Murphy's Yard: Don't let this chance for a green development be missed

Murphy's Yard, a major development site part of the planning document. Picture: Camden Council

Murphy's Yard, a major development site part of the planning document. Picture: Camden Council - Credit: Archant

Opportunities come up infrequently in London to develop exemplar developments to meet community goals around people and planet.

Now, the Murphy’s Yard site hidden away between Highgate Road and Gospel Oak presents just this opportunity. 

Murphy’s recently released plans are positive in some ways: mixed-use development for example. But I remain underwhelmed. This is not the exemplar aligned with the high ambition of Camden Council and strong public demand for sustainability, green space and accessibility.  

On the accessibility front, a walking route towards the Heath is welcome. Car-free is promising; local people are nervous about more cars clogging up the already busy Highgate Road and Gordon House Road, increasingly concerned about air quality, road safety for elderly people, play space for children, and being able to get to hospitals swiftly. But this has been Camden policy for a while.

Maya de Souza

Maya de Souza says that developers must imagine multiple scenarios – continued home-working, central London turning from offices to mixed-use space - Credit: Maya de Souza

On the ecology front, giving the mixed woodland and heathland of the Heath environment an urban interpretation, with green and brown roofs, creating habitats and reducing run-off, is exciting.


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However, the pictures show a set of standard medium/high-rise buildings with little evidence of mature trees and natural spaces.

It is possible however to make open space and nature the defining feature of the site, drawing on examples globally as well as the neighbourly low-rise estates of Camden’s own rich architectural heritage.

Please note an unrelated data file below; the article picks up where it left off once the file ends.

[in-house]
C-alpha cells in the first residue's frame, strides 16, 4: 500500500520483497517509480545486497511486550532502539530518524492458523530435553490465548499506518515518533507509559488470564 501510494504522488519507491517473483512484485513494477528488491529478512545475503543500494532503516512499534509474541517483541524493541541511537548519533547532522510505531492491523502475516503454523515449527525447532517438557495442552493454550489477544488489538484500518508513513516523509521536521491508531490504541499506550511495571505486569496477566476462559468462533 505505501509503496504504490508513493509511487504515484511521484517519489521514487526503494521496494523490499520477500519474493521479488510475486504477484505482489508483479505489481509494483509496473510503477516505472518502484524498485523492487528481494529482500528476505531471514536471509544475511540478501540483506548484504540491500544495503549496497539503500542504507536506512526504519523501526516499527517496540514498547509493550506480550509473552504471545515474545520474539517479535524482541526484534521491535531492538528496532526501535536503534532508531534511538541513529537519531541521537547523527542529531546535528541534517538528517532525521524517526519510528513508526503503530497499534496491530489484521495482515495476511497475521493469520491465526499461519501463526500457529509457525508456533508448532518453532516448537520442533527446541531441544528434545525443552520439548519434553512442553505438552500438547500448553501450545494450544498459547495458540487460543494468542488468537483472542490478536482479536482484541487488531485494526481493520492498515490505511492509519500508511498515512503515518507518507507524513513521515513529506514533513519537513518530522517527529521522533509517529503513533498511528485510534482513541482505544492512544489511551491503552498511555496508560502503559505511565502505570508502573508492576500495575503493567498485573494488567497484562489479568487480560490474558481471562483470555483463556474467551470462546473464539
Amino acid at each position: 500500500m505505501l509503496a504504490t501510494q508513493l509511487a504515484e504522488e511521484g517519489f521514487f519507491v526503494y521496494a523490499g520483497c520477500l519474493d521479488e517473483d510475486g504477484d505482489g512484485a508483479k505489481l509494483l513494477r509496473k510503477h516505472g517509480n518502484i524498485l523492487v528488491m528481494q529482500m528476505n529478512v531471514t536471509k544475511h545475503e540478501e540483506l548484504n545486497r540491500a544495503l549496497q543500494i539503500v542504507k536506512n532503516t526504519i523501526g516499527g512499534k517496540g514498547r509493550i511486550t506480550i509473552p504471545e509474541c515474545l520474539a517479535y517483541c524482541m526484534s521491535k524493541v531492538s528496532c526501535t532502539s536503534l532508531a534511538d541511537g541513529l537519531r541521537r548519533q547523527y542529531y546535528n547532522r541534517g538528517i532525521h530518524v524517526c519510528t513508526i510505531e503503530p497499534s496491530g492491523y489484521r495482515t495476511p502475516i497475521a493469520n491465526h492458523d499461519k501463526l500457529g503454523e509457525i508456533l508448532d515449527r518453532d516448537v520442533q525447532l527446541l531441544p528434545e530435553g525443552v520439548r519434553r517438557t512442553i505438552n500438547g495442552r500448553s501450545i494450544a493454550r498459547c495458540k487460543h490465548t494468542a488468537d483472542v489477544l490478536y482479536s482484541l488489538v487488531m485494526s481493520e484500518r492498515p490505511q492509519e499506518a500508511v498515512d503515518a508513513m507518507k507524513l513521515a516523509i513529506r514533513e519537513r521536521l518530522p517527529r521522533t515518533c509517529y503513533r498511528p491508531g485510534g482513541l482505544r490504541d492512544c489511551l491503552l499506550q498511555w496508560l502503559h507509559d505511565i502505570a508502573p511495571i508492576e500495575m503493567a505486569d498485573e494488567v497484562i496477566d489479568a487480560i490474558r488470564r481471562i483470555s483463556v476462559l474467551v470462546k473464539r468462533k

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On climate more generally, the commitment to passive house standards, pushing the boundaries in terms of design and comfort, is welcome. But it’s time to get to the detailed proposals for a genuine zero carbon development – looking not only at energy use but low carbon materials.

I must emphasize affordable housing too, essential for a mixed community. Family-sized dwellings and co-op/co-housing, giving residents more control over their lives are critical. Families being forced to live at the edge of town or out of town is hardly sustainable.

Finally, as readers will be aware from the last 12 months, we are faced with new uncertainties. Developers must imagine multiple scenarios – continued home-working, central London turning from offices to mixed-use space. Designing for repurposing and disassembly is vital, as is incorporating outdoor spaces for social activity into the commercial/industrial space. 

This is an opportunity for an exemplary and forward-thinking development, hopefully not an opportunity that will be lost.

  • Maya De Souza is an environmental campaigner and chair of Dartmouth Park Neighbourhood Forum.

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